When choosing testing methods, it is necessary to consider the different stages of product development. This includes business, functional, and system requirements, design information, module implementations, system components, databases, interfaces, and risk analysis reports. In subsequent steps, assessments are made to identify common issues, test conditions are established based on product functions, and tests are prioritized.
The test analysis stage offers numerous potential benefits. It helps identify inaccuracies or deficiencies in findings early, eliminating uncertainties during the production phase. Conducting thorough analysis ensures that the final product aligns with stakeholders’ expectations and meets the needs of end customers.
As we progress toward a more detailed plan for the overall testing process, we enter the test design stage, where the focus shifts from “What to test?” to “How should we test?”. At this point, we already understand the purpose, scope, and object of testing. Now it is time to replace test conditions with test cases.
The key objectives of the test design stage are as follows:
- Determining the type of test cases (low-level or high-level) based on the specific product element under test.
- Selecting appropriate techniques and methodologies to be used during the tests, along with preparing the necessary test data to support the testing process.
- Designing a test environment that ensures reliable results and utilizing the tools required for effective testing.
- Prioritizing test cases based on their significance and impact.
Following these principles, test cases should be designed to be repeatable, verifiable, and closely aligned with the tested items. They should include the following elements:
- Specific objectives for each test case.
- Prerequisites, which describe the necessary environment and product state required before the test can begin.
- Expected test results, outlining the anticipated outcomes.
- Pass or fail criteria, which determine whether the test case passes or fails.
- Initial conditions, which depict the environment state after the tests, such as new records in the database.
Well-designed test cases are prepared for the subsequent stage, where they will be assigned specific data and executed.
Before commencing the actual testing phase, it is essential to prioritize the test cases. Following this, the next step involves preparing the necessary data for both the test environment and the testing itself. Test cases can be organized into groups and combined to create more extensive collections (test procedures) which can later be used to create test suites.
When referring to the test environment, it is crucial to highlight that the implementation phase is the right time to fully prepare all the necessary elements vital for the start of testing. This includes:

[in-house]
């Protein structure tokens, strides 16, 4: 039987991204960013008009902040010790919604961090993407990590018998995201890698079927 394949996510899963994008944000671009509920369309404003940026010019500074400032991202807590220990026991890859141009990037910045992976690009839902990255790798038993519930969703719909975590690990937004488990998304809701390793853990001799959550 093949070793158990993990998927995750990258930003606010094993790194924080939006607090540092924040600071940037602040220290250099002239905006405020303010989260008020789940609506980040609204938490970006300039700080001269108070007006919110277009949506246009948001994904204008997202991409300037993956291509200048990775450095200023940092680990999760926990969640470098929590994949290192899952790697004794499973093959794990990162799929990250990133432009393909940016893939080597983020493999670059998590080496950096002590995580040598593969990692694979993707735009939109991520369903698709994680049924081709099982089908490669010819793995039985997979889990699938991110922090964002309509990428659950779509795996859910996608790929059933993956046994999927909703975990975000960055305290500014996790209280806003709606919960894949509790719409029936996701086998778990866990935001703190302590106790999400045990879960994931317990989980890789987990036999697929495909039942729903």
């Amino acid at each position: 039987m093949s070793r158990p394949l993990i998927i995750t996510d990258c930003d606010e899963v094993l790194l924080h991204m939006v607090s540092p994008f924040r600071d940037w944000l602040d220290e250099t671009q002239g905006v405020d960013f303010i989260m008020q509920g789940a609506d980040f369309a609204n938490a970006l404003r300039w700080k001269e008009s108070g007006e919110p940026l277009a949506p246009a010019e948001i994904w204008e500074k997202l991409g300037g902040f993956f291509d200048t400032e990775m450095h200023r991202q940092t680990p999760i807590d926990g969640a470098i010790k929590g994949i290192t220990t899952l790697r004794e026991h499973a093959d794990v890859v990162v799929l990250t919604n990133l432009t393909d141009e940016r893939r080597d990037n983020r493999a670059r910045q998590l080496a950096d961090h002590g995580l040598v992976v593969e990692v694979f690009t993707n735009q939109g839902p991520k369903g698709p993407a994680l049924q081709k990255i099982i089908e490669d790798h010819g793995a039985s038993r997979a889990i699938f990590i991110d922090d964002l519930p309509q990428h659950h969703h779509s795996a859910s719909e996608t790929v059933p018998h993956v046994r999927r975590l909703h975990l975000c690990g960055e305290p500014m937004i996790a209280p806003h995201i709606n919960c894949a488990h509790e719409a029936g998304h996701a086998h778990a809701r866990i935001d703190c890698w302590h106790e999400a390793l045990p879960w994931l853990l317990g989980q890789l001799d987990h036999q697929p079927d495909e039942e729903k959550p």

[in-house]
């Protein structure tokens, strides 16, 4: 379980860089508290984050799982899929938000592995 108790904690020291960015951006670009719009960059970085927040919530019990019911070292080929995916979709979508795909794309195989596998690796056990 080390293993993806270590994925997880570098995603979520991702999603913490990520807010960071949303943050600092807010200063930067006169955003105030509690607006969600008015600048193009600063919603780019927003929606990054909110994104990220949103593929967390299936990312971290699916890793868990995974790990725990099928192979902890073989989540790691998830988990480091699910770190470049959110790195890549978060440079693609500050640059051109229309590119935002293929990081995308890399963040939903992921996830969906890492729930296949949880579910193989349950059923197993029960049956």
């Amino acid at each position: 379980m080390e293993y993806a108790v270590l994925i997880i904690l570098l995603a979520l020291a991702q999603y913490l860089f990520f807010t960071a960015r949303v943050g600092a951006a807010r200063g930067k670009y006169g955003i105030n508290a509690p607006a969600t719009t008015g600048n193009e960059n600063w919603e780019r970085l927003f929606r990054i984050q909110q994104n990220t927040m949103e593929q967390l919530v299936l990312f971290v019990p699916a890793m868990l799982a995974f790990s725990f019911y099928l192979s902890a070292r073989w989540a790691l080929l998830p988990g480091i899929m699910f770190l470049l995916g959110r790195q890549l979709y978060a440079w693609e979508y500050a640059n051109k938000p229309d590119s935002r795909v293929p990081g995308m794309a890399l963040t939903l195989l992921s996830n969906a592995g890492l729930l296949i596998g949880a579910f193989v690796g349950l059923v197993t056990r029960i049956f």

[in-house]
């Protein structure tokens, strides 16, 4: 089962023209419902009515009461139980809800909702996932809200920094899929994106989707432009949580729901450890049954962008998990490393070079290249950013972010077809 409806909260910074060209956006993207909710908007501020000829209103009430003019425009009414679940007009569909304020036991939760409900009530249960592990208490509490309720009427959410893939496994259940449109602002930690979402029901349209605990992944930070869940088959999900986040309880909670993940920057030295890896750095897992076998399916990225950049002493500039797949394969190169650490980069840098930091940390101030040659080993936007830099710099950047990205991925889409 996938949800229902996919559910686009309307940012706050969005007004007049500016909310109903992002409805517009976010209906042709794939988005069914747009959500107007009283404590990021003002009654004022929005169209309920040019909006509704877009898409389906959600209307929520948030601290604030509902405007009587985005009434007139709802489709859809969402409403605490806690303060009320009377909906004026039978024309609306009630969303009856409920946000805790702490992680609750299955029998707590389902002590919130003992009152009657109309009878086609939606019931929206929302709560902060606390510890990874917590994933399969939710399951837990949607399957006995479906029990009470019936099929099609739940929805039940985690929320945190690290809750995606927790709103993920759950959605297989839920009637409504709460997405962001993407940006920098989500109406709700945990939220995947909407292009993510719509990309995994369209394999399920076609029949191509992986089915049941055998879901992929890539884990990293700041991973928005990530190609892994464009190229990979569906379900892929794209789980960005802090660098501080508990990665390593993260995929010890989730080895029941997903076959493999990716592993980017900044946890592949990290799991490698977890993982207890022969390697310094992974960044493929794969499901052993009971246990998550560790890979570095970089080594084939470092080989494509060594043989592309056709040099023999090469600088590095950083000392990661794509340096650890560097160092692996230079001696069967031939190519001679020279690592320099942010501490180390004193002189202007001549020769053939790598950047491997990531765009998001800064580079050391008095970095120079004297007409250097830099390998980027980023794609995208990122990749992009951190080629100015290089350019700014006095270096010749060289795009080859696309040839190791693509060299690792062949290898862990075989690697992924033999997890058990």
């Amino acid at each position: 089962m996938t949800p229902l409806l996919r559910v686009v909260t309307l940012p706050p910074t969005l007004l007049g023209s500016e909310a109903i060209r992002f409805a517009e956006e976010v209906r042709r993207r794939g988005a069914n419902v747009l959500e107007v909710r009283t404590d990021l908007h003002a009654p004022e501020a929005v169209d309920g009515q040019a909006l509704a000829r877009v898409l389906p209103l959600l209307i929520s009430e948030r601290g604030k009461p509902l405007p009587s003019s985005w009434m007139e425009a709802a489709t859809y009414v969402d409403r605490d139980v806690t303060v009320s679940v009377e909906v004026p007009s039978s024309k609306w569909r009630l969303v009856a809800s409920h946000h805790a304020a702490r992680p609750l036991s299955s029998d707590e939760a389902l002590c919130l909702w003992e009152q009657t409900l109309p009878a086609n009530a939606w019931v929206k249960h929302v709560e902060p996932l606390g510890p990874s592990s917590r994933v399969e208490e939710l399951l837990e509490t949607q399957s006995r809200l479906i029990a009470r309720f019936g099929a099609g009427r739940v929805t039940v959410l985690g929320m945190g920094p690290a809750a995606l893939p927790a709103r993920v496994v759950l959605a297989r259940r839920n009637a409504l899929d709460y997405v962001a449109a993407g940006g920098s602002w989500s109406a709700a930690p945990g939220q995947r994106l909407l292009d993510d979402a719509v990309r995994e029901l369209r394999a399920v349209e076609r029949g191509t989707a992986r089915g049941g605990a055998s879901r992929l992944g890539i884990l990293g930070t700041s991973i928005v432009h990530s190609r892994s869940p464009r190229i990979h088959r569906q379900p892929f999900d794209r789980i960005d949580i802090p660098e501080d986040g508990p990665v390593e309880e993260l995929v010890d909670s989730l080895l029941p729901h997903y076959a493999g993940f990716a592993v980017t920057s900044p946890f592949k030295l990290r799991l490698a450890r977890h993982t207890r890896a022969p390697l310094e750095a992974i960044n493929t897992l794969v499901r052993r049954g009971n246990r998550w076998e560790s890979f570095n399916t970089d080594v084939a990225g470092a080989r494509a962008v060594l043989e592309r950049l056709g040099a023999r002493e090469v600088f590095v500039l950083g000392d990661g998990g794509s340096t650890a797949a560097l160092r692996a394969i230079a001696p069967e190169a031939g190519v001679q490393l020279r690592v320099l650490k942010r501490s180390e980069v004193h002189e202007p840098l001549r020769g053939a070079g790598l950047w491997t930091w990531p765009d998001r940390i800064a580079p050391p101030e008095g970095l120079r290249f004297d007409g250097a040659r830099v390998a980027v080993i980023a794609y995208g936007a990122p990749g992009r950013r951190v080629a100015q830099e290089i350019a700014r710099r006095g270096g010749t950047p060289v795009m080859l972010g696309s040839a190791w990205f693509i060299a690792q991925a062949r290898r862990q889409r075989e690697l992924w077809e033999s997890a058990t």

- Configuring the servers and any peripherals connected to them, if required.
- Configuring the systems, installing the necessary software, and ensuring its proper functioning through validation.
- Provisioning plug-ins or simulators in place of modules that are not yet developed.
- Confirming the availability of individuals responsible for the test environment and its maintenance.
Once this stage is adequately prepared, it is time to initiate the testing process.
The test execution phase is where testers truly demonstrate their professional expertise. After completing the preceding activities and ensuring the necessary information and prepared environment, this stage marks the beginning of testing the system or its components for defects or usability.
During this phase, the primary objective is to determine whether a test case “passes” by achieving the expected behavior or state or if it fails due to unexpected behavior or inconsistencies.
Remember to acknowledge that tests are created by humans, so there is a risk of human error. Incorrect assumptions within a test case can provide inaccurate results, which, in turn, can lead to false conclusions regarding the defects in the application or system. That is why reviewing test cases for erroneous assumptions and ensuring accurate results is crucial. After executing the tests, the results are collected and compared with the expected behavior of the application or system during the execution of the test cases.
In case of any defects, their probable causes are analyzed and reported to the development team so they can verify and fix them. The next step is to confirm the resolution of prior defects or conduct regression tests. The entire stage is concluded with a report, which serves as valuable information on the condition of the tested elements.
The final phase can be considered the culmination of all the efforts invested in preparing, executing, and documenting the entire test process. At this point, it is crucial to archive the test environment, test data used during the testing, and other relevant elements into a collection known as testalia.
Testalia can be valuable for future reference and may be passed on to maintenance teams or to the customer for their potential benefit. Finally, the documentation is updated to reflect the latest findings and outcomes, which are gathered and analyzed to improve processes in future releases or projects.
Recognizing the rule that detecting defects early leads to more cost-effective solutions, it is crucial to implement the testing process in a project as soon as possible. Identifying issues early saves time and resources, helping to address usability and functionality concerns before they escalate. Underestimating the importance of a well-executed testing process is not advisable for anyone striving to deliver a high-quality product. Instead, investing in qualified test and quality specialists is essential.
To achieve the best results, it is necessary to encourage teamwork and cooperation between the testing team and stakeholders. At Infinity Group, we prioritize software quality and have witnessed the positive outcomes of such collaboration. We are committed to delivering products that meet unique business needs and ensuring flawless implementation. If you would like to learn more about our comprehensive testing services, including Kentico testing, Sitecore testing, and other solutions we offer, contact our representative, and let’s discuss your project.
- ISTQB® Certified Tester – Basic Level 2018 – Syllabus
- ISTQB® Certified Tester – Advanced Level – Test Analyst version 3.1